Corrections or additions?
This article by Barbara Fox was prepared for the
November 7, 2001 edition of U.S. 1 Newspaper. All rights
NJ & Bio-Terror Fighting — Perfect Together?
Anthrax still ranks well below the flu as a major
but its fear quotient is way higher. And beyond the anthrax problem
lurk other unknown bioterror terrors.
New Jersey finds itself at the epicenter of this scare, and Acting
Governor Donald DiFrancesco went to Washington on Monday, November
5, to ask for a big piece — $916 million — of the
pie. If crime fighters and scientists need to ramp up quickly, New
Jersey has the space — the 78,000 square feet that was just
by ValiGen in Hopewell.
Last Wednesday, October 31, U.S. 1 predicted that the State of New
Jersey’s interest in that already-completed lab space might be
to the anti-terror effort. The reason why ValiGen shut down its
was because its European investors — who watched the Twin Towers
fall on September 11 — got queasy and withdrew. It would be sweet
irony if the space prepared for ValiGen could be effectively used
to fight bioterror attackers.
DiFrancesco did not get a "yes" on leasing the laboratory
from Tom Ridge, head of the federal Office of Homeland Security, but
Ridge promised to have the federal department of health and human
services "examine the state’s growing laboratory needs in light
of current and possible bioterrorism attacks." Ridge also promised
distribution centers (and help with sampling smaller post offices
if more contamination is discovered).
to decontaminate mail.
in a very unglamorous spot, part of a Ewing warehouse owned by the
New Jersey State Police and last used when preparing for a potential
Y2K crisis. Once again, a space has been cleared and more than 100
desks, telephones, and computers have been shuttled from state
Kevin Donovan, of the FBI’s Newark office, is the special agent in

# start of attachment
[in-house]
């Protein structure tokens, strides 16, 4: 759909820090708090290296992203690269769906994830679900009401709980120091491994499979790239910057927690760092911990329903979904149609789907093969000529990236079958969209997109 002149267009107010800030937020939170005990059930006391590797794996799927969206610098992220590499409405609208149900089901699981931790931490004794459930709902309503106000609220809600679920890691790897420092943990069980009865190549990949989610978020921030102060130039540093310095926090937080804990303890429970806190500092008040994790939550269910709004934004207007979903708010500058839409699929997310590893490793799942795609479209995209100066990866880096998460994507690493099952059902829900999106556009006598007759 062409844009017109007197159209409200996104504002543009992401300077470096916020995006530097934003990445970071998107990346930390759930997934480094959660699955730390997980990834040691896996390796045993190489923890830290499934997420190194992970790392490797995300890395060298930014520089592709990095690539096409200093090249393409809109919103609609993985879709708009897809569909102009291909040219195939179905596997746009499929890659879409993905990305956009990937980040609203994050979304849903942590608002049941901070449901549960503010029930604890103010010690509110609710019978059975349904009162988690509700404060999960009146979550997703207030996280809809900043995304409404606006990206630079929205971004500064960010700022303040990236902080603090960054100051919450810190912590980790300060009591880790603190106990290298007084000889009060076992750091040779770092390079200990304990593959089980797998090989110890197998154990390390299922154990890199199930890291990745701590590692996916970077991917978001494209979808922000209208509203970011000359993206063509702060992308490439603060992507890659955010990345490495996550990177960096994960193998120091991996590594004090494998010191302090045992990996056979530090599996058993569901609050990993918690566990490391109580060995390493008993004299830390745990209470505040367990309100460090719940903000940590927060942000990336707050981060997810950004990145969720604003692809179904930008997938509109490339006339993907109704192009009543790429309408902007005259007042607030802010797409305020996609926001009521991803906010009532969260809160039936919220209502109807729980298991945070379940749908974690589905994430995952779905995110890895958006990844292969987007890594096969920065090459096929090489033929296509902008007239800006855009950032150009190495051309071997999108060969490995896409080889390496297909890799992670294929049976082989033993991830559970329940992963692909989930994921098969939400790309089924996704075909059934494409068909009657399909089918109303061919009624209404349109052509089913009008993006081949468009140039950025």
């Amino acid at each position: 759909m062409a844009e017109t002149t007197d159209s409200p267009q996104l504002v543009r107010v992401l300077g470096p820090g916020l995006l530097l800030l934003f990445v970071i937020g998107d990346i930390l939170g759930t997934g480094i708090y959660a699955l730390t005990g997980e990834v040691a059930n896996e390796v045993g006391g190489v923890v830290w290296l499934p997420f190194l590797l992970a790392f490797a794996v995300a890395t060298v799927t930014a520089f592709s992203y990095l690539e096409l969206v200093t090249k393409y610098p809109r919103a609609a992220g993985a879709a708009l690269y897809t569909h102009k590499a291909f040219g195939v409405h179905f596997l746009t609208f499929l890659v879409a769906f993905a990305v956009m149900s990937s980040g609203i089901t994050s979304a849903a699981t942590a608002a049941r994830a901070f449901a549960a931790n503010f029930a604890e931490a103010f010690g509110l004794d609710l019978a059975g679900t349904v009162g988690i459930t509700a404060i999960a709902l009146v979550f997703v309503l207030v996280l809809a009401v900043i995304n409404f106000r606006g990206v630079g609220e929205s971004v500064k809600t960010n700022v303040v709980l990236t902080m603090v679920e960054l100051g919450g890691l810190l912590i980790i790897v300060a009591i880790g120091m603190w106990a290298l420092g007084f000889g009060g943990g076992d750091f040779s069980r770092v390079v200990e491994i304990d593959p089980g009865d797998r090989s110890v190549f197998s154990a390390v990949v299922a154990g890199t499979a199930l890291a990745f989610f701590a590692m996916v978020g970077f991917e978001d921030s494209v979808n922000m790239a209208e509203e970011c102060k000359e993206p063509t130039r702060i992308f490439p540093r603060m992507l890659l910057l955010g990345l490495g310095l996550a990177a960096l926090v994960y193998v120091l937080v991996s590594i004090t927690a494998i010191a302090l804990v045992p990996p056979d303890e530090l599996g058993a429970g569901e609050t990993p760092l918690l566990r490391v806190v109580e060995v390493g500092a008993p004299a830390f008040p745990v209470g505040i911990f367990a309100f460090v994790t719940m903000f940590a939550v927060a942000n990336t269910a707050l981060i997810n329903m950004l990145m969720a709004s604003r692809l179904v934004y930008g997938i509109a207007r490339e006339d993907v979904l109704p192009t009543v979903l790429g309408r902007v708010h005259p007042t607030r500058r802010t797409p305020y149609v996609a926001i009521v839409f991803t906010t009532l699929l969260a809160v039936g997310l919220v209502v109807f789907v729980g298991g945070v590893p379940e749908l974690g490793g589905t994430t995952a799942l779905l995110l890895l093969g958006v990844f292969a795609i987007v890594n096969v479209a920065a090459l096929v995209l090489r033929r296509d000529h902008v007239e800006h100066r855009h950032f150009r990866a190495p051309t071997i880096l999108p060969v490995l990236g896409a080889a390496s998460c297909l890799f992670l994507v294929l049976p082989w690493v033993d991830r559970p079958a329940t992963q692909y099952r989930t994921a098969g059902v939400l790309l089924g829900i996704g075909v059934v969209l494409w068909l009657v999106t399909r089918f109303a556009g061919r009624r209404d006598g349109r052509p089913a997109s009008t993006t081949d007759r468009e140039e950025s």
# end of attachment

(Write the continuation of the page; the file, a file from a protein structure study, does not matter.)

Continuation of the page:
charge of the anthrax investigation. Most of the 340 FBI agents in
New Jersey are working on one aspect or another of the September 11
disaster. "The FBI is in overall charge, coordinating the criminal
investigation concerning the anthrax scenarios," says John
spokesperson for the state police.
"We are tracking the leads as best as possible in an effort to
develop information on persons involved in the anthrax scare,"
he says. Hazardous materials teams conduct initial testings where
anthrax is suspected, and the department of health does the analysis.
The FBI has its own team to collect criminal evidence.
"Most of the laboratory facilities testing the suspected substance
are from the health department," he says. "The focus of the
state police laboratory is on the terror side of forensic science,
assisting the New York police in comparing DNA."
"Additional space is necessary," says Hagarty. "Additional
lab technicians are needed to support the government’s request to
test all the post offices in the state and continue the process of
testing suspicious substances reported by the public."
For example, since September 11, the state office of emergency
has taken 3,650 phone calls reporting suspicious packages, letters,
and substances that have required police or hazmat team response.
Many of those are referred to local or county hazmat teams. But if
a sample is collected, it is being tested by the health department
The governor said the asked-for federal money would go to test every
postal facility, to rapidly test and analyze environmental samples,
to hire more medical investigators and law enforcement officials,